At this time of year the TV companies decide that we are all on holiday, outside in the garden or down the pub and put out shows and series that are either repeats or of no interest to man nor beast. Rather than be bored to bits Mrs B and myself dig out some old favourites on DVD and watch these instead. One of our most played films is a classic from Amazon (see left).
The film is based very loosely on Jerome K Jerome’s novel. See my article on the Buckinghamshire section of Jerome’s trip as described in (to say nothing of the dog) available from Amazon books. I say loosely because it is almost impossible to make a film of the book and comparisons will surely lead to disappointment. It follows the adventures of J, George and Harris (and Montmorency the dog) on a boating trip down the Thames.
There is not much in the book about the trip but a lot on Jerome’s musings on life which sometimes borders on the excruciating and romantically naive. But there are lots of amusing anecdotes from all three friends which make up the bulk of the book and on which nearly all adaptations rely.
The film version of Three Men in a Boat stars Laurence Harvey, David Tomlinson and Jimmy Edwards. It is a classic portrait of what we all believe England was like in Edwardian times, maybe how we would like England to be now; and how most foreigners still believe we are.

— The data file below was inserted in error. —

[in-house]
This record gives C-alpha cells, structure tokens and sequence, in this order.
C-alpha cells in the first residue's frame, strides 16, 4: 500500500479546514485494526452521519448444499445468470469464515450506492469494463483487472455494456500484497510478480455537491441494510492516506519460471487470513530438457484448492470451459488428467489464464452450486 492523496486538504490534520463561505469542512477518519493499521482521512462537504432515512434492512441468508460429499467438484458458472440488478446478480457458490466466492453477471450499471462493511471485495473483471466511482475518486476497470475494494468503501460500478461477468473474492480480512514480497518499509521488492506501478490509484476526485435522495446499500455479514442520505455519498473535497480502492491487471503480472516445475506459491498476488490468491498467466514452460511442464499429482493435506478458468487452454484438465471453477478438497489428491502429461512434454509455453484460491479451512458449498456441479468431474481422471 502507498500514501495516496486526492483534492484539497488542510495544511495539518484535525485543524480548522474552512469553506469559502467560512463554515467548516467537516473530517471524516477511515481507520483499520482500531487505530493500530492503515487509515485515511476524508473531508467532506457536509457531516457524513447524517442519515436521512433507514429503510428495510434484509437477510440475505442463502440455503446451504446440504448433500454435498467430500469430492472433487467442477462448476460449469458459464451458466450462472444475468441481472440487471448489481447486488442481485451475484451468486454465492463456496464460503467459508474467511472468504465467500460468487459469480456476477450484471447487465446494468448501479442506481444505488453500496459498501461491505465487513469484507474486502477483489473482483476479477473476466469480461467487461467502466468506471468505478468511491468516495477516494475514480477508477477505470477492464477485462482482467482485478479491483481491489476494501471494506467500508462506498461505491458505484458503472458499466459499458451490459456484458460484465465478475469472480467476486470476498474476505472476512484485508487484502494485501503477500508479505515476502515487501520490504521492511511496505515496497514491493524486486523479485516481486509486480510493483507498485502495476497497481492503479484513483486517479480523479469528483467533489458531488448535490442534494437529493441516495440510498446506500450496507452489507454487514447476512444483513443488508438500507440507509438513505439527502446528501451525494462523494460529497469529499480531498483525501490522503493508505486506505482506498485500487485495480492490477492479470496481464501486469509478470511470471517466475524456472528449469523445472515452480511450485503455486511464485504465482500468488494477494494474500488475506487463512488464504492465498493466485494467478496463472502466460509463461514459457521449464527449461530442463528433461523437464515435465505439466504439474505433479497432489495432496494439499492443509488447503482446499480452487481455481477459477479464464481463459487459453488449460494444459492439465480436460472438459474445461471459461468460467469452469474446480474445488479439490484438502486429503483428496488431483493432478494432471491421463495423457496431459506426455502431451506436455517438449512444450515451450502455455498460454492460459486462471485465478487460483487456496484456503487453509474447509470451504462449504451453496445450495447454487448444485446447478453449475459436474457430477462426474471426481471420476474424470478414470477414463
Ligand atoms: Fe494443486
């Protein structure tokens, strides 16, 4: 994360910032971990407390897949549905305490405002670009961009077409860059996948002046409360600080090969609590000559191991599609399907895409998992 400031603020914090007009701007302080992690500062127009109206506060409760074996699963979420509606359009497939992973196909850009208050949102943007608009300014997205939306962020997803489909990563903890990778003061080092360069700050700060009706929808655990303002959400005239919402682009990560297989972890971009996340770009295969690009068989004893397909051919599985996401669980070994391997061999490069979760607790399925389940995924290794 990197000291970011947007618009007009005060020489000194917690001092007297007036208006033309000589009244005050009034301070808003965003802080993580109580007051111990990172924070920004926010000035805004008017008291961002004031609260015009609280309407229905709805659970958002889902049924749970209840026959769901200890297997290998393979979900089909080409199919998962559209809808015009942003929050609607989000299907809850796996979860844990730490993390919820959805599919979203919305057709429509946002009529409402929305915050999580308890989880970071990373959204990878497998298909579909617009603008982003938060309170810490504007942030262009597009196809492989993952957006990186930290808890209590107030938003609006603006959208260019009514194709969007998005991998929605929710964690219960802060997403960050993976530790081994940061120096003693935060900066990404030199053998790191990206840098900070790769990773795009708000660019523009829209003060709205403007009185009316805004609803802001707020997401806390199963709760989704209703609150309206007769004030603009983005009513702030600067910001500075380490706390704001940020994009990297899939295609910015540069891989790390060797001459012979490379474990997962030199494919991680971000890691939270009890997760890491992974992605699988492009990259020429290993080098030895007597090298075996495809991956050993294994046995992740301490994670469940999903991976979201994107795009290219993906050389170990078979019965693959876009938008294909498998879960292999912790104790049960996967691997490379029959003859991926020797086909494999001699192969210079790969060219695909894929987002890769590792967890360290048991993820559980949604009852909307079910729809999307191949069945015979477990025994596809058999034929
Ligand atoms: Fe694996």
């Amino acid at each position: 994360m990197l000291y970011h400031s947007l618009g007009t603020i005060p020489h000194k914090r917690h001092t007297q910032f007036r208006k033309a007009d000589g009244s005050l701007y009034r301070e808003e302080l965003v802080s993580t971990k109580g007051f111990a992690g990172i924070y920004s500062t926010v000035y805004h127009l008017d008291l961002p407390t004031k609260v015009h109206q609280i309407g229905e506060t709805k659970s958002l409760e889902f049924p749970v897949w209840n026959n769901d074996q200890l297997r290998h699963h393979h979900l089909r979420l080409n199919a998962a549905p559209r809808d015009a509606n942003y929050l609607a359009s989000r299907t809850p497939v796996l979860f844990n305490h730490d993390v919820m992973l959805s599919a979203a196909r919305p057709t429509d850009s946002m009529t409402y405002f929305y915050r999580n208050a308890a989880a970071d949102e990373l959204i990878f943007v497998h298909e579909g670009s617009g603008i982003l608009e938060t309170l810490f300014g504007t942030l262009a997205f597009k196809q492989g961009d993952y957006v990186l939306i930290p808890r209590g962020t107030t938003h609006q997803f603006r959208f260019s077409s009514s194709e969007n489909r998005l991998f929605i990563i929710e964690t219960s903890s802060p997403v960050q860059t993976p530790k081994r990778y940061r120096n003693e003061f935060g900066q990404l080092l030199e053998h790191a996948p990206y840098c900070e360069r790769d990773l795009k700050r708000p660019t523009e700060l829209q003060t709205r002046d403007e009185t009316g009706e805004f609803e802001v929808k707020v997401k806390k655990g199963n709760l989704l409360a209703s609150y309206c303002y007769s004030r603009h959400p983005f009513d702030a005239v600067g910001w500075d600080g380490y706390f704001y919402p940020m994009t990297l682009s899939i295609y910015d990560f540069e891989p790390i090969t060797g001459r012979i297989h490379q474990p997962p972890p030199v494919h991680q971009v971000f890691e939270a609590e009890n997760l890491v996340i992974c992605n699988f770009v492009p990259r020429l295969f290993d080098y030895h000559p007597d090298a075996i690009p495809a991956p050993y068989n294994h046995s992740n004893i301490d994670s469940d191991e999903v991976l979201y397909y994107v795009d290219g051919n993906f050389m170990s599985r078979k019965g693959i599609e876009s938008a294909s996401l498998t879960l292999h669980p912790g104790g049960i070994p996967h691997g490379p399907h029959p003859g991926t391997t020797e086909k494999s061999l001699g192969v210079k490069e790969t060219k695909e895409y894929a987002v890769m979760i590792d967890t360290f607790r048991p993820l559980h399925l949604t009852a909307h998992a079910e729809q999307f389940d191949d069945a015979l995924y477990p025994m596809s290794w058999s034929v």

The three men wear outrageously striped blazers and white trousers with occasional boaters. They decide on a boating holiday but have no idea of how to row, steer or when it comes to it, luff and reef on a sailing craft.
It doesn’t matter; it is the spirit of an Englishman to take to the water and experience the charm, grace and adventure of the River Thames. They first alight at Hampton Court and enter the obligatory maze. Harris has a plan which he explains to everybody else in the maze who are completely lost that the simple way out is to keep turning right. Which they do and still get lost.
At Hampton Court George meets Miss Daisy, Miss Primrose and Miss Clutterbuck; Lisa Gastoni, Jill Ireland and Shirley Eaton respectively and three more attractive English roses you could not wish to meet. The romantic adventures lurch form bad to worse with mud and water playing a large part including getting their nose (of the boat) stuck in the lock whilst the photographer takes a flash portrait. ‘Oh calamity’ gasps Robertson Hare as the three men fall over. Indeed!
They are not finished. Harris tries to sing a comic song from Gilbert & Sullivan’savailable from Amazon, if only he sang the song that the accompanist was playing. They arrive at Oxford where they somehow find themselves taking the field in a cricket match, Montmorency causes mayhem and the wives and girlfriends finally catch up with them.
The scenery is picturesque, the Thames glorious, the ladies dresses pretty, the weather everything from sunny to wet and the men as daft as we expect Englishmen on holiday chasing beautiful girls to be. A classic. Do not expect great acting or a side splitting script but do enjoy a slice of England that has gone and will never return.
You can contact John Barber here: moc.r1508745642ebrab1508745642nhoj@1508745642tcatn1508745642oc1508745642